I’m also afraid I’d be one of those people obsessively checking websites, sending emails and playing games –- all because I can. I’m not judging people who do it, because I’m almost positive I would do it, too, if I could. I have proof, having battled some minor technology addictions in the past.
My earliest example includes my love for video games when I was a kid (OK, even until college -- and maybe a few years after that), especially while on vacation -– I would play all night until dawn, then sleep and repeat. Then there were the years I was addicted to AOL instant messenger, which I would compulsively check to chat with online “friends” even while in the presence of my close, real-life friends.
There are more examples, but I’ll keep them to myself to preserve some dignity. Anyway, that’s a major reason why I avoid smartphones; I don’t want to be like that. I want to be fully engaged with what’s going on around me and not have time sucked away from me without me even being able to fully account for it. You know, like I was abducted by aliens –- but with a far less interesting story to tell after.
Some other reasons I prefer my trusty flip phone to a smartphone include:
- Not being afraid to drop it. I know there are durable cases for smartphones but I resent paying for something extra when my current phone needs no such protective accessory; in fact, I’ve dropped it many times and it’s fine! Besides, I’ve witnessed many rugged smartphone cases still allowing phones to get damaged when dropped, even with just a small fall from a sofa to the floor.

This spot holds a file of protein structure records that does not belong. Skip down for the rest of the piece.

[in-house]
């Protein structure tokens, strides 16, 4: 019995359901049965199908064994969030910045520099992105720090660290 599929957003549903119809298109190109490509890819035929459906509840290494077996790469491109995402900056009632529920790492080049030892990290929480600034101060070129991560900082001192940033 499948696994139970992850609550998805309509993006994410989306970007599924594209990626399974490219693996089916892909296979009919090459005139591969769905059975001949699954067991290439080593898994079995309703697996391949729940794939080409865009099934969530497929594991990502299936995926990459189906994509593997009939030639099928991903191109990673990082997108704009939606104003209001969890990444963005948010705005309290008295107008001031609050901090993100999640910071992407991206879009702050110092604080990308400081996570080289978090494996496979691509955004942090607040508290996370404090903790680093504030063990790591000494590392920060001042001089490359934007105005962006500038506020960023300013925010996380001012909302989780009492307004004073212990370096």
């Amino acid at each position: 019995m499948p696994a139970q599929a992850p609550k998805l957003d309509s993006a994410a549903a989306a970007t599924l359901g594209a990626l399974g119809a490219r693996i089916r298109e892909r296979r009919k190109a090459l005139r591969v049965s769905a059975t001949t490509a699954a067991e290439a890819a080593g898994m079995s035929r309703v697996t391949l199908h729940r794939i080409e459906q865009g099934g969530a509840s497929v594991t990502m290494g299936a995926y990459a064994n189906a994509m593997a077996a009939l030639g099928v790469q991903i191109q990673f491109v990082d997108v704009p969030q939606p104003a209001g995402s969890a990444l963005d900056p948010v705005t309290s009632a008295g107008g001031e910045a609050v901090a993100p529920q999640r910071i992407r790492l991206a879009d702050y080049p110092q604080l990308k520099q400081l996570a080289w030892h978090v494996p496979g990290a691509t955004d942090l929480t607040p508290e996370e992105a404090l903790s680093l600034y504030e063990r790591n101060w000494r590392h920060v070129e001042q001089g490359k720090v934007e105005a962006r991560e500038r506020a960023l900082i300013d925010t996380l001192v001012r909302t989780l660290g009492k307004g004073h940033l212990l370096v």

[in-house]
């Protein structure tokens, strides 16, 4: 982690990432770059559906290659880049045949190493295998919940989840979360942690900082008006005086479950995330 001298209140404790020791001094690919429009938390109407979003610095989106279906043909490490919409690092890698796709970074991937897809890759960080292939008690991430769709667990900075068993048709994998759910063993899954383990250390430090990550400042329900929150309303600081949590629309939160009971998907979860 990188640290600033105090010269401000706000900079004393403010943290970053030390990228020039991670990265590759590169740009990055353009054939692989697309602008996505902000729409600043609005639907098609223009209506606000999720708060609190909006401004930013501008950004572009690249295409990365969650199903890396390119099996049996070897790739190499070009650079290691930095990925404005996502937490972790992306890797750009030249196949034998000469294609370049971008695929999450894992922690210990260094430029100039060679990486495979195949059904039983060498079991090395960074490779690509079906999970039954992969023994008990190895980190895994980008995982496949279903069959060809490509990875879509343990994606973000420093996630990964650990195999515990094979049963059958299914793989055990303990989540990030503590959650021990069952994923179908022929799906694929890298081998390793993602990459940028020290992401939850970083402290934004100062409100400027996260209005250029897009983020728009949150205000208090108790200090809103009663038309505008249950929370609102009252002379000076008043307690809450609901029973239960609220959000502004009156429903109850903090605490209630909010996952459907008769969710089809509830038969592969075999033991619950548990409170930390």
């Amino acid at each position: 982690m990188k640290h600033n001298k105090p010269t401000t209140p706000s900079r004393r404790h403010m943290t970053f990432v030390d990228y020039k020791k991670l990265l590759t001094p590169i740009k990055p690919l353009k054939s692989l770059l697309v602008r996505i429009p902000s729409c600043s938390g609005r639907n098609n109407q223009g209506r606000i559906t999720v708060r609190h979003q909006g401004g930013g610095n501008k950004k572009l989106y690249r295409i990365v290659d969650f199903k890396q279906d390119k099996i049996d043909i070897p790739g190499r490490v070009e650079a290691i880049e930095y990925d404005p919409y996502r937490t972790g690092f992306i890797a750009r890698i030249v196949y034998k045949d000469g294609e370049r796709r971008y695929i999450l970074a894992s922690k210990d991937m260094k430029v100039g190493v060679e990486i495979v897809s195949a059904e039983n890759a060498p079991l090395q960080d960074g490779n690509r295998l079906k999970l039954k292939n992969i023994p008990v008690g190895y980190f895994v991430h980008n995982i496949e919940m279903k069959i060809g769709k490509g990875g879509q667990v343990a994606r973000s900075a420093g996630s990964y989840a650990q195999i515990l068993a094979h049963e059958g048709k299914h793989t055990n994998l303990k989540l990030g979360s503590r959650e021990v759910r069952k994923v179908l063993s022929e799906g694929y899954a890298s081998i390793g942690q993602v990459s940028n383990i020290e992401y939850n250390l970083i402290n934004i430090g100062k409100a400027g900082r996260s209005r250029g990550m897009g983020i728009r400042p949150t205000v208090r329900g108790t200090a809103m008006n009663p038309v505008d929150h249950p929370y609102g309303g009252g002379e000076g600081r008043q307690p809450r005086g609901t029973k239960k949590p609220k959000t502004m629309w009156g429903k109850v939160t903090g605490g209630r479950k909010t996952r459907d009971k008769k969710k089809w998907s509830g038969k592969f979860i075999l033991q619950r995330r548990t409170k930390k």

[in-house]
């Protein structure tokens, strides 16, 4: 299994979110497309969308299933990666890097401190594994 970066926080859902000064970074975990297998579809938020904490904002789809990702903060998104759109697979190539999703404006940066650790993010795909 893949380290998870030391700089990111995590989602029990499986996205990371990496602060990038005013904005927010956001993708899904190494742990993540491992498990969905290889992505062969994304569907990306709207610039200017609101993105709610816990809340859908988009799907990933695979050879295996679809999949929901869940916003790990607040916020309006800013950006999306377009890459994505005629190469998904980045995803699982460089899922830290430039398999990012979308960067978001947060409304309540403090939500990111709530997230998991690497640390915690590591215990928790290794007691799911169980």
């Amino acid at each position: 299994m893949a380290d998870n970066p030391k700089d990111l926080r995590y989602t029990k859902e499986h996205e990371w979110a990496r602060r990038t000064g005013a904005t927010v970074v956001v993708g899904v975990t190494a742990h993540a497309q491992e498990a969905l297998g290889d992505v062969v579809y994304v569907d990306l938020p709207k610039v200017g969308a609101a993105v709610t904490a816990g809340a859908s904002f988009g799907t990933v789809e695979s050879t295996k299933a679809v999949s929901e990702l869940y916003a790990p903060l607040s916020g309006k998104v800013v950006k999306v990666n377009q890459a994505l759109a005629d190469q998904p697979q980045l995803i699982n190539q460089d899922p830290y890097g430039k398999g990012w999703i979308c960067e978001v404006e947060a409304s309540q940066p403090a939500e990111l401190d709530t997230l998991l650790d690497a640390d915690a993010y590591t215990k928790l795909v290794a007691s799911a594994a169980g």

- Feeling safer using my phone in public. It’s still very common for smartphone users to be attacked for their phones, even in supposedly “safe” areas, at all times of the day. But who would want my phone? Case in point: it was recently reported that a New York City mugger refused a victim’s old-model cell phone! Now if that’s not a great selling point for a flip phone, I don’t know what is! (Cell phone advertisers, take note!)
- Not worrying that people will wonder, “Why hasn’t she responded to my email yet?” With a smartphone, I feel there’s a heightened expectation of constant accessibility. Or maybe it’s that I know the way I get with these things and how I’d put that expectation on myself. Actually, it’s probably a little bit of both. Either way, I don’t want that.
- I rarely need to charge my current phone. Partly this is a function of using my phone far less than those with smartphones do, but I still love not having to scope out power outlets wherever I am, as my smartphone friends are constantly doing.
- I get a twisted sense of pleasure seeing other people’s stunned reactions to my flip phone. It makes me feel like a rebel, albeit in a mundane way. This is quite possibly the most significant reason for keeping my phone, or one like it if my current one eventually dies; I want to see just how long I can continue making people squirm and do double-takes every time my phone makes an appearance in public.
Again, all of these anti-smartphone reasons don’t mean I don’t want to be accessible to the world or keep up with modern trends on some level. And I doubt I could ever go without a cell phone completely. I like knowing that if I’m needed, my loved ones can contact me via a call or text and I can do the same.
This is important not only for emergencies, of course, but for fun catch-up sessions too. And for when I have to tell them I’m running late to meet them for dinner. I also value being able to capture a special moment with a quick photo using my phone. But that’s all I need.
So, to anyone reading this who advises old-model cell phone users to upgrade, I know you likely mean well. However, I kindly suggest you avoid telling people they need to get the latest smartphone and explain why they haven’t. Unless you’re OK with them asking you why you’re still wearing that sweatshirt you got in college –- especially if that was before cell phones even became a thing.